Tag Archives: feedback

What was easy today? Nothing (7 responses)

Written before class, but not posted until after. Because I could just back date the “published date” on the blog anyway, so why not just admit it?

Before class

So last week happened, and it did not go as well as I hoped, but it didn’t go as badly as it could have. The test will be this morning as we get started with the second class meeting. How will everyone feel? Will the energy still be there? How did they feel at the end of last class? What did they know about the course at the end of last week? What did they learn?

My guesses

The class seemed happy at the end of last class. But, they’re first-years. Everything is new and exciting. Don’t have too much of that free energy to ride on. And, of course they seemed happy. Pretty low bar.

I think they did not know enough about the course. They got some idea of how I teach and what I expect by doing the tasks last week, but I haven’t explained it well enough yet. How important is that in the first week? They know me a bit, but I know them less well. No surprise there based on the class size and my self-introduction activity. They know that we will be using technology. Some of them know I will be learning with them. They began to learn how to use Google and a web browser and a little bit about how to use Quizlet.

Unfortunately, I do not know the specific answers to those questions because we did not get to the Wrap Up activity for … reasons.

I let one activity run long. Sometimes that happens. Sometimes that is a good thing, but probably not in this case, even if it meant good discussion. Discussion isn’t the only point. Becoming better learners is the goal.

It took inordinately long to accomplish what is normally a simple task. Getting everyone a Gmail address took forever. Several things failed; some my fault, some not. But all my responsibility in the end.

Activities that worked well with one group of learners did not this time around. That happened. Class size is part of it, but can’t explain everything.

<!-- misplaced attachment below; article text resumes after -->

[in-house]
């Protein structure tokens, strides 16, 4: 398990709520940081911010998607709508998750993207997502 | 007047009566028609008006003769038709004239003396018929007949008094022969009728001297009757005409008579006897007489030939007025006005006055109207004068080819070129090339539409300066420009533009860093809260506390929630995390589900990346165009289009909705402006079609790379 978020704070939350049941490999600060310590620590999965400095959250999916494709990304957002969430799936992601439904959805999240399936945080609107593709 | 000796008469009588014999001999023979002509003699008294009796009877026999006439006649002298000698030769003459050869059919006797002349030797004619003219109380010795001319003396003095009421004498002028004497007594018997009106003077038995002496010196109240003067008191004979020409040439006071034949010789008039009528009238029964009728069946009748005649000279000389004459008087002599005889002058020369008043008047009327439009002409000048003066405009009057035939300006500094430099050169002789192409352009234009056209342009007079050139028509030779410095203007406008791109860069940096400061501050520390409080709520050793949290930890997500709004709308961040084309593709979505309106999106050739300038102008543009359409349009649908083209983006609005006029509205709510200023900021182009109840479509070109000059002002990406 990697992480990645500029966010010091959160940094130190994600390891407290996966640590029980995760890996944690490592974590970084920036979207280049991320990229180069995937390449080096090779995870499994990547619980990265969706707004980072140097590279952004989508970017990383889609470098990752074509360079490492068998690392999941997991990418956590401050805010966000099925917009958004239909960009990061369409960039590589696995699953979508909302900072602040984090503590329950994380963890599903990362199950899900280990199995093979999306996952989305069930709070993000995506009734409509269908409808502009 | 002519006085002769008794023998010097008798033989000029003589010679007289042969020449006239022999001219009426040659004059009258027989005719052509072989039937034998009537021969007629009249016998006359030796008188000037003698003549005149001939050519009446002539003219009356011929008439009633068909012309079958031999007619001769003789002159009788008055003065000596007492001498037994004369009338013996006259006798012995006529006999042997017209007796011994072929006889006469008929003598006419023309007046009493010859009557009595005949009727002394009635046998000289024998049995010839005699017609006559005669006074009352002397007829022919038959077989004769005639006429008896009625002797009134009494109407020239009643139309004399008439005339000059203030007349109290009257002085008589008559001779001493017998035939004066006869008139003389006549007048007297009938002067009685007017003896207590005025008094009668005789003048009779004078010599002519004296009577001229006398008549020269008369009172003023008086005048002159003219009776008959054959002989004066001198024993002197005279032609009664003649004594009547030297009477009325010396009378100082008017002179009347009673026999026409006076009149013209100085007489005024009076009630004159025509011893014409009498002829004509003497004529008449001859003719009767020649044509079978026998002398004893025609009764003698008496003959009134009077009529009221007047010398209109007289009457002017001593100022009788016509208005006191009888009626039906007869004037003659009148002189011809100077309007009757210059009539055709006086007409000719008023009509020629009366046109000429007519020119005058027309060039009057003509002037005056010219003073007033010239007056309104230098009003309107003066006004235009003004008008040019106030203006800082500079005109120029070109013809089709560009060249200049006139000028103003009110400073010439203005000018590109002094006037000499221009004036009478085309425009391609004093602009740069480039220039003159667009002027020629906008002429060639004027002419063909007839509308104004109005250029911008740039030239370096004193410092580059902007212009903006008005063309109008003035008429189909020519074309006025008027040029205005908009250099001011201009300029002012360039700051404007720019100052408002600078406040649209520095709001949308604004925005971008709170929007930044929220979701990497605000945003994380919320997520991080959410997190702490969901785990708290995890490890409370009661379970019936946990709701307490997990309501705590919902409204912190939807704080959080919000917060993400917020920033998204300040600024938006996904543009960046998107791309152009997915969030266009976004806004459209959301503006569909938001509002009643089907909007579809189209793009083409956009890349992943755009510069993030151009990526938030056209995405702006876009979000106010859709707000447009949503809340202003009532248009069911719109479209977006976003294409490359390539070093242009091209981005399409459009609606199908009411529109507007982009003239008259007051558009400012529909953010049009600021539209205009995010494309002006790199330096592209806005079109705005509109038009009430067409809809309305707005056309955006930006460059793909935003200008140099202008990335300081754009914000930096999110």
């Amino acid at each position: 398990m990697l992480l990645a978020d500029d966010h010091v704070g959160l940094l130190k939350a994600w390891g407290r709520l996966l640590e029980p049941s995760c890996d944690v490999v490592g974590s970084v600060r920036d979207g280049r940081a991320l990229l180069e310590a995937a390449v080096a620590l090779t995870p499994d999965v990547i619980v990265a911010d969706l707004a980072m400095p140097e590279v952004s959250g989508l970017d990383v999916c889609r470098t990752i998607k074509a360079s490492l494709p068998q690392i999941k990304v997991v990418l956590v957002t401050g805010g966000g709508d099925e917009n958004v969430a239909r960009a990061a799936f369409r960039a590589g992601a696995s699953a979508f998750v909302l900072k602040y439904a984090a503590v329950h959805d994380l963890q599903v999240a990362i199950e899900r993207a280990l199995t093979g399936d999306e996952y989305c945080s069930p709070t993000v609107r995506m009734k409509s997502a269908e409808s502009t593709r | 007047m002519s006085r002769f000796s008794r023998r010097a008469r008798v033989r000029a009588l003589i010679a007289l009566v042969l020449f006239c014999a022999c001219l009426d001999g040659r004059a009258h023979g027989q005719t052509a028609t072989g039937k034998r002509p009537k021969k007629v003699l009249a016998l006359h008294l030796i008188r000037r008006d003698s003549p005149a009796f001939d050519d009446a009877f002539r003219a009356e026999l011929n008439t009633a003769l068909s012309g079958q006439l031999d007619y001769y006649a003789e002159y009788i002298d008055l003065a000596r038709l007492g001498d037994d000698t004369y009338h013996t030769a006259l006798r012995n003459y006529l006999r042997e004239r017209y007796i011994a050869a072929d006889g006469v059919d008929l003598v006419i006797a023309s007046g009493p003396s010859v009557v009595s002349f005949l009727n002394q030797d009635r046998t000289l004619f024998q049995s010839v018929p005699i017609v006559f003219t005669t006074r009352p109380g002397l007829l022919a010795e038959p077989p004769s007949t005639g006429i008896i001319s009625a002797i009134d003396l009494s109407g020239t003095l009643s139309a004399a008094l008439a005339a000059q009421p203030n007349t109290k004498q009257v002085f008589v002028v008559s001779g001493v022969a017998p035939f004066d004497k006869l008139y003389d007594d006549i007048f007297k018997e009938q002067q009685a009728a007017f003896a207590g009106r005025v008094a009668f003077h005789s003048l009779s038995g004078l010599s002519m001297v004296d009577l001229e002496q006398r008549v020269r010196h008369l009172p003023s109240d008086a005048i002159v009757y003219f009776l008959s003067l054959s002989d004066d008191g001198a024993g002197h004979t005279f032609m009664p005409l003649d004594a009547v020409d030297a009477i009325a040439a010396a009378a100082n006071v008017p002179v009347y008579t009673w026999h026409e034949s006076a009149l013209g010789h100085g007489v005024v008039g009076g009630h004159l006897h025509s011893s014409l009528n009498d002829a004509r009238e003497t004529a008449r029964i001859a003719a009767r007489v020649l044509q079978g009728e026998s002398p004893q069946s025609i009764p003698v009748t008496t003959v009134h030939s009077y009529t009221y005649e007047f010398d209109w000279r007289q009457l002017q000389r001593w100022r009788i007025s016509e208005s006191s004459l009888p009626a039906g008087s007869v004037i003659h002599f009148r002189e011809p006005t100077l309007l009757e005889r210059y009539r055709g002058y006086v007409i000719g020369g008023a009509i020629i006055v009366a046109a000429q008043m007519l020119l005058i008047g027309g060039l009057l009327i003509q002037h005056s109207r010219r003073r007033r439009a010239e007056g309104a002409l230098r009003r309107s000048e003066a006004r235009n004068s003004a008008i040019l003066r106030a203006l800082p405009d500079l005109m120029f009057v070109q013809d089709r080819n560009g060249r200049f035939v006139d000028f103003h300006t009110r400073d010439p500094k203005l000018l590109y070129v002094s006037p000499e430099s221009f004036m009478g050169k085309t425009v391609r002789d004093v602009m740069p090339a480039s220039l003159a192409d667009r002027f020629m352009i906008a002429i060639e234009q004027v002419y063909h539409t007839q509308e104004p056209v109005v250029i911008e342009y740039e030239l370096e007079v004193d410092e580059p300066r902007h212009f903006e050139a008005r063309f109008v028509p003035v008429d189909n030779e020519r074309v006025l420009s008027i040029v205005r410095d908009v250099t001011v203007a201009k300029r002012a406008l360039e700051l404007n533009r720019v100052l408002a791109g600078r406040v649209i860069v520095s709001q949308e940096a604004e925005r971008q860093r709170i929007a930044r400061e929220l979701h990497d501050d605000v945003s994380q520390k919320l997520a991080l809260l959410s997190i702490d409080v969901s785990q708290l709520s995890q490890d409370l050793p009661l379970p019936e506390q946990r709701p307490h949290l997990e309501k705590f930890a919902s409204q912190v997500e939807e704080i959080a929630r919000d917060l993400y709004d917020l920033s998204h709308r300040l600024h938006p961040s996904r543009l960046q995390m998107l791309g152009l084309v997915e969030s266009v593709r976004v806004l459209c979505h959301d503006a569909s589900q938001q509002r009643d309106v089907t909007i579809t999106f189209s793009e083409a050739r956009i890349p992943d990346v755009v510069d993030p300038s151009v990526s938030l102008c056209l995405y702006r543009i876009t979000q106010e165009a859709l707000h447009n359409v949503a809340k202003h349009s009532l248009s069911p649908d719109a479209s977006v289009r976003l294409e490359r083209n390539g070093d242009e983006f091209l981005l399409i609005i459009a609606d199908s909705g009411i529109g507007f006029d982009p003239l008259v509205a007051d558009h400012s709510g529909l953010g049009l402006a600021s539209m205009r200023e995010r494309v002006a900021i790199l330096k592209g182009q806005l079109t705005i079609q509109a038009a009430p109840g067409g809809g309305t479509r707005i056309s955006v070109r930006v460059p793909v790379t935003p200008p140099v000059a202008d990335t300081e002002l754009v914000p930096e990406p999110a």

Google forced all to use authentication by phone. Voice authentication started to fail. Surprisingly (my error of expectations) many students could not receive email on their mobiles. Many did not even seem to understand that their phones had email addresses from their provider. Tech has moved on. It used to be that new students didn’t “get” pc-based email and only knew mobile email. Now they just know text, LINE, and Instagram. Mobile phone mail is so plagued by spam that some first-years never use it.

The lack of information about enrolled students and no LMS or other system available made making that first online connection tough. Reduced to writing a URL on the whiteboard and asking students to type it in wasted several minutes. Email sign up many more. But the worst is over. On the other hand, I lost some precious “first day of school” energy to IT bullshit.

Next time around with a whole 200 student cohort (in smaller classes) we will have to either get the institutional infrastructure in place, or break this task out for guided independent work (i.e., homework, “flipped,” and/or drop-in tutorial sessions). That is possible when they are “our” students instead of someone else’s.